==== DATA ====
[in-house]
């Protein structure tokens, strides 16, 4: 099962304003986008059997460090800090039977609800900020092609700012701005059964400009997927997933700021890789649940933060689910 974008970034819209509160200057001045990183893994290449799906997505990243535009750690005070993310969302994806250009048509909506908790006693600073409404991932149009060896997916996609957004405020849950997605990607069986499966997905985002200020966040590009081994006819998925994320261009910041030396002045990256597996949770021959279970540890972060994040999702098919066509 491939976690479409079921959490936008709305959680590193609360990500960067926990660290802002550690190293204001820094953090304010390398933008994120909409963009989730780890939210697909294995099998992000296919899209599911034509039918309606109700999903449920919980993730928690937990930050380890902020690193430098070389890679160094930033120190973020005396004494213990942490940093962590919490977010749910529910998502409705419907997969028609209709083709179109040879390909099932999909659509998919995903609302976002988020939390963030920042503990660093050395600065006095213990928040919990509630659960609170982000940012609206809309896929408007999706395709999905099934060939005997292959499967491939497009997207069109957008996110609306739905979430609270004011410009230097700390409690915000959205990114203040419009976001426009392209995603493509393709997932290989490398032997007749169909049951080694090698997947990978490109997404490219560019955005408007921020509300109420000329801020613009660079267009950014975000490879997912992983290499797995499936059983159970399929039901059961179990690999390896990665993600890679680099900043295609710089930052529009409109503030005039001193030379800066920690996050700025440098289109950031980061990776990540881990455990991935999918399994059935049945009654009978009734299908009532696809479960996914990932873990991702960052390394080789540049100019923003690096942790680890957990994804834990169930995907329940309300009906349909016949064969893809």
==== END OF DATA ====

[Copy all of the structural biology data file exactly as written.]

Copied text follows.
[in-house]
């Protein structure tokens, strides 16, 4: 099962304003986008059997460090800090039977609800900020092609700012701005059964400009997927997933700021890789649940933060689910 974008970034819209509160200057001045990183893994290449799906997505990243535009750690005070993310969302994806250009048509909506908790006693600073409404991932149009060896997916996609957004405020849950997605990607069986499966997905985002200020966040590009081994006819998925994320261009910041030396002045990256597996949770021959279970540890972060994040999702098919066509 491939976690479409079921959490936008709305959680590193609360990500960067926990660290802002550690190293204001820094953090304010390398933008994120909409963009989730780890939210697909294995099998992000296919899209599911034509039918309606109700999903449920919980993730928690937990930050380890902020690193430098070389890679160094930033120190973020005396004494213990942490940093962590919490977010749910529910998502409705419907997969028609209709083709179109040879390909099932999909659509998919995903609302976002988020939390963030920042503990660093050395600065006095213990928040919990509630659960609170982000940012609206809309896929408007999706395709999905099934060939005997292959499967491939497009997207069109957008996110609306739905979430609270004011410009230097700390409690915000959205990114203040419009976001426009392209995603493509393709997932290989490398032997007749169909049951080694090698997947990978490109997404490219560019955005408007921020509300109420000329801020613009660079267009950014975000490879997912992983290499797995499936059983159970399929039901059961179990690999390896990665993600890679680099900043295609710089930052529009409109503030005039001193030379800066920690996050700025440098289109950031980061990776990540881990455990991935999918399994059935049945009654009978009734299908009532696809479960996914990932873990991702960052390394080789540049100019923003690096942790680890957990994804834990169930995907329940309300009906349909016949064969893809």